Imagine coming home after a longs days work to discover your door unlocked. This alone doesn't cause for immediate panic because often it's hard to remember if you even locked it that morning. As you warily enter the house, you are relieved to see your TV is still on the wall, and the computer is still sitting on your desk. When you take another step in, however, you start to feel this uneasy feeling, like someone had been in your house while you were gone.

You notice a smell of cleaning products in the air that you don't remember being there that morning, and to your shock, you see the bedroom door you always leave open, closed. Now is the time to panic. You search the house, calling out for the perpetrator to show themselves. Your children's rooms are immaculate: vacuumed, with clothes folded and beds made, and toilets scrubbed.

Someone has definitely been in your home for hours, pillaging through your intimate belongings, only they hadn't taken anything. The only thing they leave behind is eerie toilet paper origami roses, a staple of the US prison system.

Nate Roman's Facebook

Although this sounds like a funny sketch from a comedy show, this actually happened to Massachusetts man Nate Roman this May. Roman says in an interview with New York Post: "Growing up in the age we do, my first thought was a serial killer. My next thought was wondering if my son was safe, worrying if someone was still in the house."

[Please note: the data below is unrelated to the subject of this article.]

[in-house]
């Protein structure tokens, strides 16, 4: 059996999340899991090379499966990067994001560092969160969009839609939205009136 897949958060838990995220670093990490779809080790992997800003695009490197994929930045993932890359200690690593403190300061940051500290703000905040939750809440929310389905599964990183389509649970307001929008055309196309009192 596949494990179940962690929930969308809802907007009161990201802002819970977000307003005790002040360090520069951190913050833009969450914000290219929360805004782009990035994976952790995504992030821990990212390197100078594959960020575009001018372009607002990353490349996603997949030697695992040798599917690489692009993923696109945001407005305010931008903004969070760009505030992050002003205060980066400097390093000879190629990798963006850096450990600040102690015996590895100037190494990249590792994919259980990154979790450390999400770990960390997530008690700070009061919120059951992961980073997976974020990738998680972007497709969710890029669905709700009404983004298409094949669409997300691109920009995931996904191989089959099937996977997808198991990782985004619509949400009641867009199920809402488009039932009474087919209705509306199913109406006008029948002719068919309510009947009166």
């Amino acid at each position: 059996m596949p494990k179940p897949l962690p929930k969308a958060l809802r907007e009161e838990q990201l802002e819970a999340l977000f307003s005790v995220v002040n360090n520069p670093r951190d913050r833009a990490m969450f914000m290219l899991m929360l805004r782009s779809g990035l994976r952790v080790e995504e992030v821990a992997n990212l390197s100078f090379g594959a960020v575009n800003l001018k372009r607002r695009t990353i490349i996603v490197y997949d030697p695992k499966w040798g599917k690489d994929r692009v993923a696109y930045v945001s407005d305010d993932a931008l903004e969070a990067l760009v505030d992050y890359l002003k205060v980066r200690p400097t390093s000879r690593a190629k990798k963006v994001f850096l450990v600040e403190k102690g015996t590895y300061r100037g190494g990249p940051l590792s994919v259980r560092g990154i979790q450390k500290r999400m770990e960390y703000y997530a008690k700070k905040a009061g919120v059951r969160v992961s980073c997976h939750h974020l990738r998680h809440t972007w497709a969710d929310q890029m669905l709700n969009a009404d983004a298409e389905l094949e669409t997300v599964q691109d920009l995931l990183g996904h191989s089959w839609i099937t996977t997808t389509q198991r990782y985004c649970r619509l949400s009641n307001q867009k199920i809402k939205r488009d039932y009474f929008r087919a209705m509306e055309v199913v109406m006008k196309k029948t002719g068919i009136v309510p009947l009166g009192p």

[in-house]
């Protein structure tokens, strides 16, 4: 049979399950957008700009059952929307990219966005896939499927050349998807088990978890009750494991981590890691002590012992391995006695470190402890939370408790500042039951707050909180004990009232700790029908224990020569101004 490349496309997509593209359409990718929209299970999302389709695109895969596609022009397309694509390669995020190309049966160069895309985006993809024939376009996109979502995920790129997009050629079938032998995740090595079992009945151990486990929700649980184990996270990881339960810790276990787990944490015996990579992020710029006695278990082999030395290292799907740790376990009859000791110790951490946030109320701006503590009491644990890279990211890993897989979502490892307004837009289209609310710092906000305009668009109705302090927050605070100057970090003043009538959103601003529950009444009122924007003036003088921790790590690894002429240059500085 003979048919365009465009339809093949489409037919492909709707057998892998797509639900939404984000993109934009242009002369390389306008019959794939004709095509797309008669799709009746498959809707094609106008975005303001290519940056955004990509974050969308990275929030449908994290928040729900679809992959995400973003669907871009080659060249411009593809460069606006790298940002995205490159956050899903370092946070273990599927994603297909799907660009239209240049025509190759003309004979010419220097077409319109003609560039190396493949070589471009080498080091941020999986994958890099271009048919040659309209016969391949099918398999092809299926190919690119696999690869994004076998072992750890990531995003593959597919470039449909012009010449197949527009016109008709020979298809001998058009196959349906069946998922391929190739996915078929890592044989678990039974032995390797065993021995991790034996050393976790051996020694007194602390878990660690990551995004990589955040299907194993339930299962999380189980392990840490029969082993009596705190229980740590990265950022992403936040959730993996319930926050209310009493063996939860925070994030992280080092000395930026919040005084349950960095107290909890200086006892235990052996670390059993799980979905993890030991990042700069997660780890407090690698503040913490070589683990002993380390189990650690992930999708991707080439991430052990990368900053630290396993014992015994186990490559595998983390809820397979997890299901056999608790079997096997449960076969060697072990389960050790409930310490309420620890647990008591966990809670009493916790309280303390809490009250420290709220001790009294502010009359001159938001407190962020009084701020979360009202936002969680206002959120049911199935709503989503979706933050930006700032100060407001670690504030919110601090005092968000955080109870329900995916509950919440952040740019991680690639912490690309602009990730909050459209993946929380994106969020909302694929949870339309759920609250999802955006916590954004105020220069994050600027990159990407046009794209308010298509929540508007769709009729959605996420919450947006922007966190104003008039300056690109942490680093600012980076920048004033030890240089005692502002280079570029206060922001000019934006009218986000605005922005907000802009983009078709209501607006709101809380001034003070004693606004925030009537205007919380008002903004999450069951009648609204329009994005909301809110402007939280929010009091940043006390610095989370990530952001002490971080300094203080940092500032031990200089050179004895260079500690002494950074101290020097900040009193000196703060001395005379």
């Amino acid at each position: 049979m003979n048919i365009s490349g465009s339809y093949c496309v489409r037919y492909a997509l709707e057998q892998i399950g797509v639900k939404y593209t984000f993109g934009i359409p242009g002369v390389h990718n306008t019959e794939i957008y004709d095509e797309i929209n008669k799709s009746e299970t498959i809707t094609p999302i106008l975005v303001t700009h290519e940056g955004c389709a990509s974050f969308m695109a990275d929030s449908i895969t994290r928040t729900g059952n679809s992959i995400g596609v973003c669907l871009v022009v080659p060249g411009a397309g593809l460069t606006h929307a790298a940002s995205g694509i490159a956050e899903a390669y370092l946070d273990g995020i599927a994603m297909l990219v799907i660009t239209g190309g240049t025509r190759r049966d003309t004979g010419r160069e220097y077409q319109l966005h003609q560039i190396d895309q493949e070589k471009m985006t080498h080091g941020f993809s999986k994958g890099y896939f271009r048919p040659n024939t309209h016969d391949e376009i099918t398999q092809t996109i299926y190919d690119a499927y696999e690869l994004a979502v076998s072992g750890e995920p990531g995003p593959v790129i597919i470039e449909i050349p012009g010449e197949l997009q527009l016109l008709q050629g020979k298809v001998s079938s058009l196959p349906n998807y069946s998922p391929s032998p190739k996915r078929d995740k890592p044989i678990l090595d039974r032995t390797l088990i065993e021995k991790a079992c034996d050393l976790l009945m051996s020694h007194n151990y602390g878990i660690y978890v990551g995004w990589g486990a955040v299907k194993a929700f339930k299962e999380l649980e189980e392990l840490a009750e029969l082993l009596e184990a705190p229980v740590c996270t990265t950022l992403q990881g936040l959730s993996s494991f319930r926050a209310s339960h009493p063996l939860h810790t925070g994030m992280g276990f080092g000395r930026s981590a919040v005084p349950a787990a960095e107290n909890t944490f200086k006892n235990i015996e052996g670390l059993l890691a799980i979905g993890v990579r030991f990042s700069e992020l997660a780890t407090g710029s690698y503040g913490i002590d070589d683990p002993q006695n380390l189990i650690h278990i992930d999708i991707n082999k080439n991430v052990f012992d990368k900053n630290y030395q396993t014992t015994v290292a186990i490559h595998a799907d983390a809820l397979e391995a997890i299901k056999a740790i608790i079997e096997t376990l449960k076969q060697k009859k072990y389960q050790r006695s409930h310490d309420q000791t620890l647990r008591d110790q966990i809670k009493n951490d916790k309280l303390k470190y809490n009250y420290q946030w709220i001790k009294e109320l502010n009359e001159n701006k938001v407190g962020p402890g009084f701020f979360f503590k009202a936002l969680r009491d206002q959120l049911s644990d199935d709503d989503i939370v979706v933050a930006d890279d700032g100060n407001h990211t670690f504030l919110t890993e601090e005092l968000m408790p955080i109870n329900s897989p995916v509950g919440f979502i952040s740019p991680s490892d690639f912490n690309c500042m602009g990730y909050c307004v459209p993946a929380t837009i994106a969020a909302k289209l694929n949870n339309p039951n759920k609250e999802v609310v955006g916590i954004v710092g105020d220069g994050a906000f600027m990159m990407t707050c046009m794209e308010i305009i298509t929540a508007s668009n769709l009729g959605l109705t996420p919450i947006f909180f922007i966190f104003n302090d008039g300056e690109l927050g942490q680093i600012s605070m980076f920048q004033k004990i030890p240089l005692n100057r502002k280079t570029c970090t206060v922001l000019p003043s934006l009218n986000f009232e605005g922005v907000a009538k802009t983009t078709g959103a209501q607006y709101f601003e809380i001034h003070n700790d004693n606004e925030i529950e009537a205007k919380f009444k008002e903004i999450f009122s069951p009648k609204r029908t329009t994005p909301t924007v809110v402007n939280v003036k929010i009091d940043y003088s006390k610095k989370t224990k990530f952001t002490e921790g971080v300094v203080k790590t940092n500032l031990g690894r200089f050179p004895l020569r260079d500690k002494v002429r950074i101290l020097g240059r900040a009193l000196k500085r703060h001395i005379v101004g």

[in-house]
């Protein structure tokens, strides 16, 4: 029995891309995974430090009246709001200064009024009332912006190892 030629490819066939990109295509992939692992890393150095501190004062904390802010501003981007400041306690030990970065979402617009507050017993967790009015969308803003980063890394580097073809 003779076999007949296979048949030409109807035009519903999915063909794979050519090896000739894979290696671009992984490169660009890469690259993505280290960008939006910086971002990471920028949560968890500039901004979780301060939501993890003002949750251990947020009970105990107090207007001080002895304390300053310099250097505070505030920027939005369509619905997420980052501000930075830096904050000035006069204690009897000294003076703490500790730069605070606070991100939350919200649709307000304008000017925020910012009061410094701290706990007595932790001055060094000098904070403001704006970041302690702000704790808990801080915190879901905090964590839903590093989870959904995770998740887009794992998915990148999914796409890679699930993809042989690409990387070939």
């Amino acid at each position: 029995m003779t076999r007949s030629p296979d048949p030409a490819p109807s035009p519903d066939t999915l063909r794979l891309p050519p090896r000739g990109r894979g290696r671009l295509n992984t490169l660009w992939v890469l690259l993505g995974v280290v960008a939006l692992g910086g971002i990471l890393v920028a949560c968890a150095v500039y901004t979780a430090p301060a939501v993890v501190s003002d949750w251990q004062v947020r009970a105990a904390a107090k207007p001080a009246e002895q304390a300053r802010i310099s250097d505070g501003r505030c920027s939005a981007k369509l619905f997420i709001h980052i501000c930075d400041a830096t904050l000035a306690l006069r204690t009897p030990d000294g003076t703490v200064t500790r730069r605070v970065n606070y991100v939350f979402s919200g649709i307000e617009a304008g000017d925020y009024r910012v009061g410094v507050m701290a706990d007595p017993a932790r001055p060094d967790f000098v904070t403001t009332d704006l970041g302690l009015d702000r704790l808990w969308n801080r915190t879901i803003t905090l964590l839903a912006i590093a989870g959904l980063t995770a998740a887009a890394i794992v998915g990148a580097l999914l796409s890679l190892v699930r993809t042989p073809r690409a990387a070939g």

Despite the ridiculousness of the crime, it is still a crime. The act of intruding upon someones home not to steal, but to acquaint oneself with the environment is almost creepier than a robbery. Just the thought of someone possibly getting off by touching your objects and lounging in your furniture is extremely off-putting.

The motive of this cleaning criminal is still unknown and he or she is at large. It's speculated it may have been a mistaken house tidied by a cleaning crew--but that seems less likely than a creep having a go in a home with an unlocked door.

Don't forget to lock your doors at night and when you leave in the morning and watch out for toilet paper roses.